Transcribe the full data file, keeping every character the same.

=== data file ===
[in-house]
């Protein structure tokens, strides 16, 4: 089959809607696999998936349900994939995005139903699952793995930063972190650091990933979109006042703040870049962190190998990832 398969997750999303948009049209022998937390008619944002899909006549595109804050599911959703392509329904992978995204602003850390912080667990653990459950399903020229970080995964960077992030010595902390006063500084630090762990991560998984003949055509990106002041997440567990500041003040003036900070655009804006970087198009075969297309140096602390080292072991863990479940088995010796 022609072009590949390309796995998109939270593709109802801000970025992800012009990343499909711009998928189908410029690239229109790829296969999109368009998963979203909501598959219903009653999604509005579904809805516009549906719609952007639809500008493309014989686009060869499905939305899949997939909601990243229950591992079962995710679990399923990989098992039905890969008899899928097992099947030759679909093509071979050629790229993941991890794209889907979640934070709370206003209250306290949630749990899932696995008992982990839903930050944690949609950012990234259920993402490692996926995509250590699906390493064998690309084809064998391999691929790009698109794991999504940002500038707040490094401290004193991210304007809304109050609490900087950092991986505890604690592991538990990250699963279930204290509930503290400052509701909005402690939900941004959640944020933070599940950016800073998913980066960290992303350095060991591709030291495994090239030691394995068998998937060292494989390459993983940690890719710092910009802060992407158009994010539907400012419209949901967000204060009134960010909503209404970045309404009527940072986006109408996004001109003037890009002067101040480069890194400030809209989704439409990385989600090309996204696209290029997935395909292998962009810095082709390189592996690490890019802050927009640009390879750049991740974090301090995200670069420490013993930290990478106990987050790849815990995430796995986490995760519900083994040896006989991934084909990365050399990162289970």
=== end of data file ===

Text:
[in-house]
């Protein structure tokens, strides 16, 4: 089959809607696999998936349900994939995005139903699952793995930063972190650091990933979109006042703040870049962190190998990832 398969997750999303948009049209022998937390008619944002899909006549595109804050599911959703392509329904992978995204602003850390912080667990653990459950399903020229970080995964960077992030010595902390006063500084630090762990991560998984003949055509990106002041997440567990500041003040003036900070655009804006970087198009075969297309140096602390080292072991863990479940088995010796 022609072009590949390309796995998109939270593709109802801000970025992800012009990343499909711009998928189908410029690239229109790829296969999109368009998963979203909501598959219903009653999604509005579904809805516009549906719609952007639809500008493309014989686009060869499905939305899949997939909601990243229950591992079962995710679990399923990989098992039905890969008899899928097992099947030759679909093509071979050629790229993941991890794209889907979640934070709370206003209250306290949630749990899932696995008992982990839903930050944690949609950012990234259920993402490692996926995509250590699906390493064998690309084809064998391999691929790009698109794991999504940002500038707040490094401290004193991210304007809304109050609490900087950092991986505890604690592991538990990250699963279930204290509930503290400052509701909005402690939900941004959640944020933070599940950016800073998913980066960290992303350095060991591709030291495994090239030691394995068998998937060292494989390459993983940690890719710092910009802060992407158009994010539907400012419209949901967000204060009134960010909503209404970045309404009527940072986006109408996004001109003037890009002067101040480069890194400030809209989704439409990385989600090309996204696209290029997935395909292998962009810095082709390189592996690490890019802050927009640009390879750049991740974090301090995200670069420490013993930290990478106990987050790849815990995430796995986490995760519900083994040896006989991934084909990365050399990162289970």